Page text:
At the very beginning, I teach solving by graphing. They make a table for y = 4x + 5 (or whatever) and graph it. Then we look at the graph and I ask "What is y when x is 2?" questions for a while, then switch to "What is x when y is 1?"
I motivate other methods of solving by "there's got to be a better way to get the answer to that question..."

I like doing it this way because it really stresses variables as representing all different values, rather than having students think that x always represents a single number, which you just have to find.

tothemathlimit said...

The way we teach our kids with calculator accomodations is to put one side of the equal sign in Y1 and the other side in Y2, graph the lines, and find the intersection. The biggest weakness (besides not learning how to manipulate equations) is that they have to learn how to manipulate the graphing window.

Example: Y1=x+7
Y2=9

grace said...

While I really like guess-and-check as an introductory strategy, it makes me wonder how we can help students codify the intuition that they develop in using it; even if students are able to get the right answer fairly efficiently once they start to develop a sense of how it works, I'd want them to be able to explain why their guesses are good guesses rather than just saying "it felt right."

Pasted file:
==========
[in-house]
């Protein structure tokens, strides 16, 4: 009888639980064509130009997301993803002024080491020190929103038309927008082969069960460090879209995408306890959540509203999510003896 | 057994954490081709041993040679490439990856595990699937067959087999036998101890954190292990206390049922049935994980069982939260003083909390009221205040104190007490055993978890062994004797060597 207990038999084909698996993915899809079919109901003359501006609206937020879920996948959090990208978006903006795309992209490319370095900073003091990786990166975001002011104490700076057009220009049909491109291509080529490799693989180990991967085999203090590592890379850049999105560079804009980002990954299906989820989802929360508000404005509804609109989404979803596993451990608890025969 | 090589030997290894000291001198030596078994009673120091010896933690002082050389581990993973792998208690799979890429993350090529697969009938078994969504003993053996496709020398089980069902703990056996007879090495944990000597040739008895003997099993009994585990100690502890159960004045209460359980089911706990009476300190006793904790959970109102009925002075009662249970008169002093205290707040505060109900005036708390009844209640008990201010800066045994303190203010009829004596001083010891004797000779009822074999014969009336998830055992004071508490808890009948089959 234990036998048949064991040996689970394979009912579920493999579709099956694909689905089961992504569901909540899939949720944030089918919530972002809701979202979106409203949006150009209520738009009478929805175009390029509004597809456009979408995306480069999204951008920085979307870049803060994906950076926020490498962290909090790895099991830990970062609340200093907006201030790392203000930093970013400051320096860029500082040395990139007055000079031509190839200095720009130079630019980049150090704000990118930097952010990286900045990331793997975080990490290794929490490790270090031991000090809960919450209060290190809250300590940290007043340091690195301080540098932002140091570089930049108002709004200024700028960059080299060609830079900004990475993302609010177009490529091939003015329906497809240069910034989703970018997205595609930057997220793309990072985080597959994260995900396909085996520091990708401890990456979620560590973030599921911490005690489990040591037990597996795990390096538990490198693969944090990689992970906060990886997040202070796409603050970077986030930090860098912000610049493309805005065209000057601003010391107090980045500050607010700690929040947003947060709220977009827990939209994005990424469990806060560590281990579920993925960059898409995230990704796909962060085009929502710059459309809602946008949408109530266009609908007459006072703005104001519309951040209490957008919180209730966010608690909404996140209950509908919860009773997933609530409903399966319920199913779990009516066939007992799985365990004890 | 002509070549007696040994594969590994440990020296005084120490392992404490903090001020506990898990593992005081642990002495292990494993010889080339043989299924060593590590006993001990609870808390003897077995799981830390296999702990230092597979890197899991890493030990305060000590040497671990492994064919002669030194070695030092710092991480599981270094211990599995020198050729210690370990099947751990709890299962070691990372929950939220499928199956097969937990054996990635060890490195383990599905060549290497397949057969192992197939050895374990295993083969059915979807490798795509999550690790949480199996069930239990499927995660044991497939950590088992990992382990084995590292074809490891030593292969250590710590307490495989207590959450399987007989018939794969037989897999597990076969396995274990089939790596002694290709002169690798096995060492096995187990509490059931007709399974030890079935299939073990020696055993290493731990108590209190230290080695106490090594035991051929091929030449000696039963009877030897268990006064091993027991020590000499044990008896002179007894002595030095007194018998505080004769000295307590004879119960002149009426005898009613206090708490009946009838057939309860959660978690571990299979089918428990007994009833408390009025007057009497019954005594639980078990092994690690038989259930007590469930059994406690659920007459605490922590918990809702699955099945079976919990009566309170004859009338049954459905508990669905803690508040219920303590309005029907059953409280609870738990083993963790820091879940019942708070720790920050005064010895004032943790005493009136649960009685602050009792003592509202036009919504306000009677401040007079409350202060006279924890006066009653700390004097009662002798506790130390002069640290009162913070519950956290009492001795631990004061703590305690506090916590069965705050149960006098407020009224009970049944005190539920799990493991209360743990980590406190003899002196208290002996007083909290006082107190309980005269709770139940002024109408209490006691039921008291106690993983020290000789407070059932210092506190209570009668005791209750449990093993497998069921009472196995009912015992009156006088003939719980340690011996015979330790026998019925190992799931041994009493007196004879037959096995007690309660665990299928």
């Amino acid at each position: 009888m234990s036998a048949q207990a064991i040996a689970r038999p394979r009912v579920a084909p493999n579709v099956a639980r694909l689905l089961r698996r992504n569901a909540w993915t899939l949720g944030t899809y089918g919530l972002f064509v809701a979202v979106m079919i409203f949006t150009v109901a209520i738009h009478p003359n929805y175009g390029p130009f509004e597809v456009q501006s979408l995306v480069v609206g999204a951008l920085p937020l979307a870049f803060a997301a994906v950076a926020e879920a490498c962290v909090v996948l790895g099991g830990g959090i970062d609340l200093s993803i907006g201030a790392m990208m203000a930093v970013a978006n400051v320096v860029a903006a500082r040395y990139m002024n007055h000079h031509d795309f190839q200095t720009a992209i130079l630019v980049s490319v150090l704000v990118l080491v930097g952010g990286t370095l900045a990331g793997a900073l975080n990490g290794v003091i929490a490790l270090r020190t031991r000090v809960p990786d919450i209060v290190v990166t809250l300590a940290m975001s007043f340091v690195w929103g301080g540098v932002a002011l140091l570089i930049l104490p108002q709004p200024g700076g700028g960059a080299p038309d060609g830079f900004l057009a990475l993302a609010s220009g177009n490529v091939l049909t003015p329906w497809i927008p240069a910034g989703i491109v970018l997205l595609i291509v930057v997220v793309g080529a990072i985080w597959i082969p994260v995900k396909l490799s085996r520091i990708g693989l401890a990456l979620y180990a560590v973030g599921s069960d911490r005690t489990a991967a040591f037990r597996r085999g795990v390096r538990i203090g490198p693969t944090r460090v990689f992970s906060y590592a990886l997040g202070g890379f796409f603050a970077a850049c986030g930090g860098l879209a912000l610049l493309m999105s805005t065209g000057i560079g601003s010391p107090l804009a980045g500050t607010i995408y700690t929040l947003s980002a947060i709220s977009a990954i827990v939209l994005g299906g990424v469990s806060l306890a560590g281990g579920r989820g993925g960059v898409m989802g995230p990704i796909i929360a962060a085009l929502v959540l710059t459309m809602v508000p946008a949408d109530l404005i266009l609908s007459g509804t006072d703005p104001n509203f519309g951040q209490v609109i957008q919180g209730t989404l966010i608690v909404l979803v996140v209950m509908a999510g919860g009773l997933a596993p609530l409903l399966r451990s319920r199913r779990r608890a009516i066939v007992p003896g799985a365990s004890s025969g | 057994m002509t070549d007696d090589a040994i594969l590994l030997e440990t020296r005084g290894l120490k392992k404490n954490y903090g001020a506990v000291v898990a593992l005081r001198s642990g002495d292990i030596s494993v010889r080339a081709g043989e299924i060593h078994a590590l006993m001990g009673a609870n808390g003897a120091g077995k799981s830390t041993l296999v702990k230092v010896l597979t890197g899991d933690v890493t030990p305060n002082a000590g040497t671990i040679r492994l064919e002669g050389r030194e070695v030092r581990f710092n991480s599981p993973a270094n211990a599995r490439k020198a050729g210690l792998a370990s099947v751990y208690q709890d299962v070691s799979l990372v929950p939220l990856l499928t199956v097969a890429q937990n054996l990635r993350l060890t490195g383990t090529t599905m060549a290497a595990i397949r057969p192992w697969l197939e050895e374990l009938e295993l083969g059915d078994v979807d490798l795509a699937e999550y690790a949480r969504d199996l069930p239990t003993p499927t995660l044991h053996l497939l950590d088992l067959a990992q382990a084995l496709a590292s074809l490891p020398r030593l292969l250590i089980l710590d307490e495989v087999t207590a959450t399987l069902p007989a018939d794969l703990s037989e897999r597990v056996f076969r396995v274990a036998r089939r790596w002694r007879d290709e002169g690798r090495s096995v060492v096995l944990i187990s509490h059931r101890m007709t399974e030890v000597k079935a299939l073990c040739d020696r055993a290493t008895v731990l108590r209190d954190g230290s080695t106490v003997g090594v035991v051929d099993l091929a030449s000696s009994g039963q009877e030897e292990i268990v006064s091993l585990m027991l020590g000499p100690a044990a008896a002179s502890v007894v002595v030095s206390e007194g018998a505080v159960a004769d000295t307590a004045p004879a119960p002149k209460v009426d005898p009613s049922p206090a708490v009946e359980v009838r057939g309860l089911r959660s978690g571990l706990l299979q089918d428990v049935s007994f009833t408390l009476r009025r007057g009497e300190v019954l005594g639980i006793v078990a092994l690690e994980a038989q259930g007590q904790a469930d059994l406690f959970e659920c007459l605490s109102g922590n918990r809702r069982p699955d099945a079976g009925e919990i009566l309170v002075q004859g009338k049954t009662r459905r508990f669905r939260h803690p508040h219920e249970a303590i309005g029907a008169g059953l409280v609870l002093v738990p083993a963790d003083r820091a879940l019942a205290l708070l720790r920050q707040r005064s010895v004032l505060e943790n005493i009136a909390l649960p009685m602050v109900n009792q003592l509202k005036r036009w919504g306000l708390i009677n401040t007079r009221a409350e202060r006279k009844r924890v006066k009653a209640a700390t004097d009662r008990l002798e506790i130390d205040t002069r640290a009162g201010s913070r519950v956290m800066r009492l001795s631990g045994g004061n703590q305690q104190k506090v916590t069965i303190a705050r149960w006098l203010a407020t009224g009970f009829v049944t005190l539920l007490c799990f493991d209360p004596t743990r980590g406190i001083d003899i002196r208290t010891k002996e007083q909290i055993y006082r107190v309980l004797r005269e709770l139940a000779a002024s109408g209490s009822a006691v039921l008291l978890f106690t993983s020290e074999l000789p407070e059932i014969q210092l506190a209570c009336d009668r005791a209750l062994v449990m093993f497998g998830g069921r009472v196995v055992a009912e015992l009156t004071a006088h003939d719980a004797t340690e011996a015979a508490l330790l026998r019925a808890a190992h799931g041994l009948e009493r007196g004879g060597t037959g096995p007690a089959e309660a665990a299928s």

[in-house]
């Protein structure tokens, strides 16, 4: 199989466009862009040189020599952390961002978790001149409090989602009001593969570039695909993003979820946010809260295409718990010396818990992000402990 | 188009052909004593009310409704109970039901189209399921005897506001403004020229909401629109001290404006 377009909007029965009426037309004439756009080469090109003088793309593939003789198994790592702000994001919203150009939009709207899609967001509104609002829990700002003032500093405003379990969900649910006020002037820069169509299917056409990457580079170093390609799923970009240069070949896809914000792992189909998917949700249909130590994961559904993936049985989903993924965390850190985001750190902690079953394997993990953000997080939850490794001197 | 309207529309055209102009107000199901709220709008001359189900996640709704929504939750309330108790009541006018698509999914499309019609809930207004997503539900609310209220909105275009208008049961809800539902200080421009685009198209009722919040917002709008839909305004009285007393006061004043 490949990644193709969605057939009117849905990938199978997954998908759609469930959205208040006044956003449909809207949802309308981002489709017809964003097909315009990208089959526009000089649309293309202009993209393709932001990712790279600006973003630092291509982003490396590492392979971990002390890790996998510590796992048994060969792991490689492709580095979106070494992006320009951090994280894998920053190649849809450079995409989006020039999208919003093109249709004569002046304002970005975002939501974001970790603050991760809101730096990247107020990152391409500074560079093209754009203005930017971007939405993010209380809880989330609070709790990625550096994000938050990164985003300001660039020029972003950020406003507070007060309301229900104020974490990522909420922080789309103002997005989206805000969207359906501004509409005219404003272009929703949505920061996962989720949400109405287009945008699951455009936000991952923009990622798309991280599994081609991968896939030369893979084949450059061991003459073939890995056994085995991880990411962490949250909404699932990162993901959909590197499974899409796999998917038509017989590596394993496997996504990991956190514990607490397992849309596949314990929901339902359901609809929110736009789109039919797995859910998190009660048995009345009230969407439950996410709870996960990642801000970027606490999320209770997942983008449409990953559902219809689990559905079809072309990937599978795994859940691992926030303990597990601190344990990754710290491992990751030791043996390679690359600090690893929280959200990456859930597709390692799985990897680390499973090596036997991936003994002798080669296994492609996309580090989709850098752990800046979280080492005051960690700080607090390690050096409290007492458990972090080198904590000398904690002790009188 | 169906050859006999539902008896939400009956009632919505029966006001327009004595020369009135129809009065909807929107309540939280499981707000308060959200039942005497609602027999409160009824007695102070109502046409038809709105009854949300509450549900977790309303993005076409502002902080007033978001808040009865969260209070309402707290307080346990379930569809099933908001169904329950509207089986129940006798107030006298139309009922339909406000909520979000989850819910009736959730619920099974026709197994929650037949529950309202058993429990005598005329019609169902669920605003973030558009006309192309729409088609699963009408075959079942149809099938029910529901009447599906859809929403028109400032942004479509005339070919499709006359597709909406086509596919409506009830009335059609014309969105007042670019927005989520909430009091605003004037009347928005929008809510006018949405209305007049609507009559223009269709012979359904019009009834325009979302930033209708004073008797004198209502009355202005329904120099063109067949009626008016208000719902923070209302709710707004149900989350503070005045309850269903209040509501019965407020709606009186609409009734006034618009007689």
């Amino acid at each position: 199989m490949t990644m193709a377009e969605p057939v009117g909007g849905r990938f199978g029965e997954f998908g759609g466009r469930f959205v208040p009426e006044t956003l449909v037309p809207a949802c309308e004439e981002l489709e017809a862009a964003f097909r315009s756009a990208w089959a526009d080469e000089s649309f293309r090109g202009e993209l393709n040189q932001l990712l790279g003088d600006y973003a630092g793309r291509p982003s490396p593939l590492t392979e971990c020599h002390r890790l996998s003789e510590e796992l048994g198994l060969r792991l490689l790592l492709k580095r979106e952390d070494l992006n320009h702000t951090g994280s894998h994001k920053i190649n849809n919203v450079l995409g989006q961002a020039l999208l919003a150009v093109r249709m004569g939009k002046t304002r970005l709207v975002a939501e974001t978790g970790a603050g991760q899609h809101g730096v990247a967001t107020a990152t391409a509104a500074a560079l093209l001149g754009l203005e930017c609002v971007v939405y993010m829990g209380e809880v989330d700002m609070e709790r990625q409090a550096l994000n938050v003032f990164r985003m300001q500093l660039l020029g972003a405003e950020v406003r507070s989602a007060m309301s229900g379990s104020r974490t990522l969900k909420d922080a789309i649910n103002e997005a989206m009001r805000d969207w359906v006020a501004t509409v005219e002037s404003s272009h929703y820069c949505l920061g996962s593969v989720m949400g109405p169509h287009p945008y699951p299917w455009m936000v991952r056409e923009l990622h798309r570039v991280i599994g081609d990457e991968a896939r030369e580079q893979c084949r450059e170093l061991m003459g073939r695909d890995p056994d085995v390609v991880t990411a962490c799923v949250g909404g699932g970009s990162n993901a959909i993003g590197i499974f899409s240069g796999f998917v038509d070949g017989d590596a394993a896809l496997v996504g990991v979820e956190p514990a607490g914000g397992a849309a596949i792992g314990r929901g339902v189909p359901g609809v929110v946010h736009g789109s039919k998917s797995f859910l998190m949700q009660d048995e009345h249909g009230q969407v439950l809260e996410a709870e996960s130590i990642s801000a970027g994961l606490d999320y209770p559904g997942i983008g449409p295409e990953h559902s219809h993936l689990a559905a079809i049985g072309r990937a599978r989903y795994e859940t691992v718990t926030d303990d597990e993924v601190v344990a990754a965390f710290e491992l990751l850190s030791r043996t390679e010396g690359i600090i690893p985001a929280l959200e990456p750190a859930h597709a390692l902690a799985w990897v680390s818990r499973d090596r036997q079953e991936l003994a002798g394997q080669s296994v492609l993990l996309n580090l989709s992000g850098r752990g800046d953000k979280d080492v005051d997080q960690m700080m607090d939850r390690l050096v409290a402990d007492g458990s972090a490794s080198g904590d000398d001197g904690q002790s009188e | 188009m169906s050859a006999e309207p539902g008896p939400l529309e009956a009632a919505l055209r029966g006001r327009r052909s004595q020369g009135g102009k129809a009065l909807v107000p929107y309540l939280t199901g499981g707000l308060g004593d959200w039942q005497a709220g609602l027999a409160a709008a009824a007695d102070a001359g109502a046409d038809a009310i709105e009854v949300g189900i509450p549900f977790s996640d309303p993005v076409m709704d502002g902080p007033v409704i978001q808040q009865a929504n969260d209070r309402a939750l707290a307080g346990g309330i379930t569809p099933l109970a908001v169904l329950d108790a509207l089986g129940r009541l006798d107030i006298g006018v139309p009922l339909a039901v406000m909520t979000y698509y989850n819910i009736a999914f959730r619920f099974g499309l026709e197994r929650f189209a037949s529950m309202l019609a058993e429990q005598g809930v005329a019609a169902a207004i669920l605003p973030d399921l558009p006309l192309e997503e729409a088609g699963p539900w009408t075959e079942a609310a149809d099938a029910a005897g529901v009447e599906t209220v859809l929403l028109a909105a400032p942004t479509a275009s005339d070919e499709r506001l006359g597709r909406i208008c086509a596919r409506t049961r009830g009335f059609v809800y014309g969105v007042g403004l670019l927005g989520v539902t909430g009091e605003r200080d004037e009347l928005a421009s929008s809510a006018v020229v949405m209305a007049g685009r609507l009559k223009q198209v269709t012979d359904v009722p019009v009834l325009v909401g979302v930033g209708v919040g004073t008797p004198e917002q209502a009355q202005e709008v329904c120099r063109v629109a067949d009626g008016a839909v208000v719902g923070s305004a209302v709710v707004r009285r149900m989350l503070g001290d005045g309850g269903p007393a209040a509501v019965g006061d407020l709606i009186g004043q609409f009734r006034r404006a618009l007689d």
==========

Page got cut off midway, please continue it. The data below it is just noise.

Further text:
I'm not clear from your post, but it feels like this set of activities, in the order in which you describe them, is actually a strong sequence of scaffolding as students progress from easier equations to more challenging ones and can revert back to other methods and graphing to check their work (and to reinforce that there's more than one way to solve a problem).

David Cox said...

Alison
We played around with graphing the expressions set equal to y. We plugged them into GeoGebra and just looked around for things they thought were interesting. They were like, "hey, the x value for the point of intersection is our answer and the y value is the number we get when we know our guess was right."

Grace
I couldn't agree more. Sorry I wasn't more clear in the post.

The modeling comes first as a way of just playing with the idea of equivalent expressions. They solve without really "solving."

The guess and check gets them to simplify expressions without worrying about solving and has checking embedded. (I have always felt like it was a fight to get kids to check their solutions)

As a class, we kind of decided that 0 was a good first guess because it's easy to use (also sets the table for finding y intercepts later) and 1 is a pretty good second guess because it gives us the rate of change between the answers. Once they have locked in on rate of change, they only need a third guess.

Normally, when I teach guess and check, I encourage guessing too high and then too low (or vice versa), but the type of information we gain from two guesses one unit apart is too important to pass up.

Once we have those two dialed in, we can go to construction and kids can get all kinds of crazy (As Andrew suggested) with their equations and guarantee that the solution is an integer. It also helps formalize the "steps to solving an equation."

I didn't quite plan it out as well as it seems, but after some reflection, I can't wait to get to equations with my 7th graders. In fact, we have already started playing with modeling.